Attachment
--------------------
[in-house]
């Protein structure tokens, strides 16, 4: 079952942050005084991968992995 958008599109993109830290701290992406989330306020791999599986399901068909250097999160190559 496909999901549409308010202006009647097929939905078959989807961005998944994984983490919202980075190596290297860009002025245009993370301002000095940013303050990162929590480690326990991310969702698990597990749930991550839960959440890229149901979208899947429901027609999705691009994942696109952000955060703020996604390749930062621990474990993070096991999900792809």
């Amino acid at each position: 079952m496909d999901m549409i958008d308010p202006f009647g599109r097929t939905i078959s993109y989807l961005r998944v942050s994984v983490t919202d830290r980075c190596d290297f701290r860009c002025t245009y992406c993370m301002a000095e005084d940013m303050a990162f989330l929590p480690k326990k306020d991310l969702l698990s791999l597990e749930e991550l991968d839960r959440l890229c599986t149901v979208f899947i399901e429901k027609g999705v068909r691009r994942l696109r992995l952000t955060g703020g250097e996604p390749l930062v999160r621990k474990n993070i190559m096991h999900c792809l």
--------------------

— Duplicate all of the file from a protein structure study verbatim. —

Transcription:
[in-house]
């Protein structure tokens, strides 16, 4: 079952942050005084991968992995 958008599109993109830290701290992406989330306020791999599986399901068909250097999160190559 496909999901549409308010202006009647097929939905078959989807961005998944994984983490919202980075190596290297860009002025245009993370301002000095940013303050990162929590480690326990991310969702698990597990749930991550839960959440890229149901979208899947429901027609999705691009994942696109952000955060703020996604390749930062621990474990993070096991999900792809």
């Amino acid at each position: 079952m496909d999901m549409i958008d308010p202006f009647g599109r097929t939905i078959s993109y989807l961005r998944v942050s994984v983490t919202d830290r980075c190596d290297f701290r860009c002025t245009y992406c993370m301002a000095e005084d940013m303050a990162f989330l929590p480690k326990k306020d991310l969702l698990s791999l597990e749930e991550l991968d839960r959440l890229c599986t149901v979208f899947i399901e429901k027609g999705v068909r691009r994942l696109r992995l952000t955060g703020g250097e996604p390749l930062v999160r621990k474990n993070i190559m096991h999900c792809l």